(this is a re-post from my Posterous blog)
A month or two ago www.pga.com showed the world just how effectively social media can be integrated with your value offerings.
First some context, at the recent PGA Championship, people were on the edge of their seats as they watched Tiger Woods and Y.E. Yang battle it out for the coveted trophy (surprisingly, Yang won eventually!) – however a huge contingent was following the action online.
Where PGA.com came to the party, the provided their visitors with:
- Live online video streaming (not just ‘highlight’ clips, LIVE streaming of the entire play-off)
- Shot for shot commentary and related news updates relevant to event
However where PGA.com really came to the party was giving users the ability to chat live, as events were unfolding, on PGA.com via their favourite social networking tools – Twitter, Facebook and MySpace…
So, how it worked, basically you logged in through PGA.com using your preferred social networking profile and then posted your status updates or tweets on an aggregated page. Simple and easy to use (screenshots below).
From a user’s point of view, you can imagine the appeal – you’re into what’s happening between Tiger and Yang and can now interact with the event in any number of ways – watch on TV, watch online, connect with other fans, share your thoughts with your friends/followers. Just many touch points, all adding to your golfing experience.
But, the real kick of it, the ROI for PGA.com:
- Online advertising – needless to say, the streaming and live chat platforms had its own sponsors and advertising on its pages
- TV commercials – live streaming didn’t cut commercials, so if you were watching, commercials were no different then watching it on TV
- Database – you had to be part of PGA.com’s community, this provided them with loads of demographical info on its viewers
- Viral – User updates were pollinated across their specific social networking profile i.e. if you tweeted on PGA.com, your Twitter followers was able to see it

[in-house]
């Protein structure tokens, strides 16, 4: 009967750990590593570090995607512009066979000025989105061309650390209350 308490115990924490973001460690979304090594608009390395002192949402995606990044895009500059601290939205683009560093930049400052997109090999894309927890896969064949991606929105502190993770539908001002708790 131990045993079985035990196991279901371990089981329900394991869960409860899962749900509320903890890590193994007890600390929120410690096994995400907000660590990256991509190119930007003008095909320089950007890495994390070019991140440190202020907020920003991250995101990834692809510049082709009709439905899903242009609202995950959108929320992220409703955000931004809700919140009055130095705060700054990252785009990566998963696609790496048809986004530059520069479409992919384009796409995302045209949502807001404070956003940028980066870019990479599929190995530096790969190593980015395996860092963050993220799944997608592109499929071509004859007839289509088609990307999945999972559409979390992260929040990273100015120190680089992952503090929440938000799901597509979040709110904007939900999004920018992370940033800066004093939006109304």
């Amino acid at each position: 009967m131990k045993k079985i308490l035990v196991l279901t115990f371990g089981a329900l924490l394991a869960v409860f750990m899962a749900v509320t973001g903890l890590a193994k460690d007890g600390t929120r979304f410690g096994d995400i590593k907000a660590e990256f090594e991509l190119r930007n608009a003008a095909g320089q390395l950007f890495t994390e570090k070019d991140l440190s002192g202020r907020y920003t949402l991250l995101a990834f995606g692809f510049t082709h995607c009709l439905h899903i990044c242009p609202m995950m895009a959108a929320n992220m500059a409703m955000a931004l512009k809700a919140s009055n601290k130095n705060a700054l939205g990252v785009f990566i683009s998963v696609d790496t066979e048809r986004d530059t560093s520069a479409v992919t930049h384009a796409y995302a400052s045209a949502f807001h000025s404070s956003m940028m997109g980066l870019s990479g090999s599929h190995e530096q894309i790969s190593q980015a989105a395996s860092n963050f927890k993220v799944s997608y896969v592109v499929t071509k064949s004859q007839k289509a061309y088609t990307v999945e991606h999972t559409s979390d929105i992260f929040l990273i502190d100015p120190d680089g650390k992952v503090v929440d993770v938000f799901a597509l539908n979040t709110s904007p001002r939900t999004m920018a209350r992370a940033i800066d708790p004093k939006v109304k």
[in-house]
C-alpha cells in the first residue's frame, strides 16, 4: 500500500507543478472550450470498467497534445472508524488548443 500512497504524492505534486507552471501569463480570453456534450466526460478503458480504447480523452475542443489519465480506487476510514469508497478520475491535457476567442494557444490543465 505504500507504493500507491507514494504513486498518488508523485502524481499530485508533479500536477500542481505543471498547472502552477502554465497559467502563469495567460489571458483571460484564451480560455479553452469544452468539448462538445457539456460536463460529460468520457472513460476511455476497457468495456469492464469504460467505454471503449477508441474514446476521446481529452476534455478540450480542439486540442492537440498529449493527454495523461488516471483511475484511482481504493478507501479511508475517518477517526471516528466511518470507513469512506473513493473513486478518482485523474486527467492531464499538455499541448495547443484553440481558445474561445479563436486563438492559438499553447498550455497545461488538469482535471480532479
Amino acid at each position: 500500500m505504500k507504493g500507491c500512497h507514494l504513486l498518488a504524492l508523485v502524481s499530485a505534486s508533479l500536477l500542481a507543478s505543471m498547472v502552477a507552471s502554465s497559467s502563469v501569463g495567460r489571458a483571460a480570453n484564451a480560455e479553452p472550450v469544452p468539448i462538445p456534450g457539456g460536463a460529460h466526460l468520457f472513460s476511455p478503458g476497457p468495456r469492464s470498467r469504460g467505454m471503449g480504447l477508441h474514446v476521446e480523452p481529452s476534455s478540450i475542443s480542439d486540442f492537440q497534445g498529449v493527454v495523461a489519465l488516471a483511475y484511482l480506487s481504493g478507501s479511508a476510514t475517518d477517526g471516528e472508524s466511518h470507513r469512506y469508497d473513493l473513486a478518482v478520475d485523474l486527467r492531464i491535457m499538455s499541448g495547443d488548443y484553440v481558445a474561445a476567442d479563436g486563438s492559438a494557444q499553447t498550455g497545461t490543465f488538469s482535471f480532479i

- Measurable – what duration a person was logged on to PGA.com, how many updates they posted, how much was viewed, how many clicks etc etc
In the not too distant future, I imagine PGA.com or any other socially integrated site out there would be able to profile you (based on your social networking information) and then show advertising/promotions that is most suited to your profile.
For example, in a previous status update you mentioned you and the wife are house hunting and you both are sooo excited. So, you’ve used your social networking profile to login to a specific site and presto!, you see an advertisement: ‘Properties for Sale in (insert your region)’… talk about targeted advertising.
This is where the world is heading.
All very exciting and well done to PGA.com for adding to golf fans golfing experience.
As a side note, getting users to log in to your site via their social networking profiles is a trend that uber-analyst, Jeremiah Owyang, refers to as The Era of Social Colonization – as Jeremiah puts it:
“Gone are the days of isolated websites – all becoming part of a greater, integrated social web; web technologies will focus on making web users online identities central and portable i.e. visitors to your site will bring their identities with them”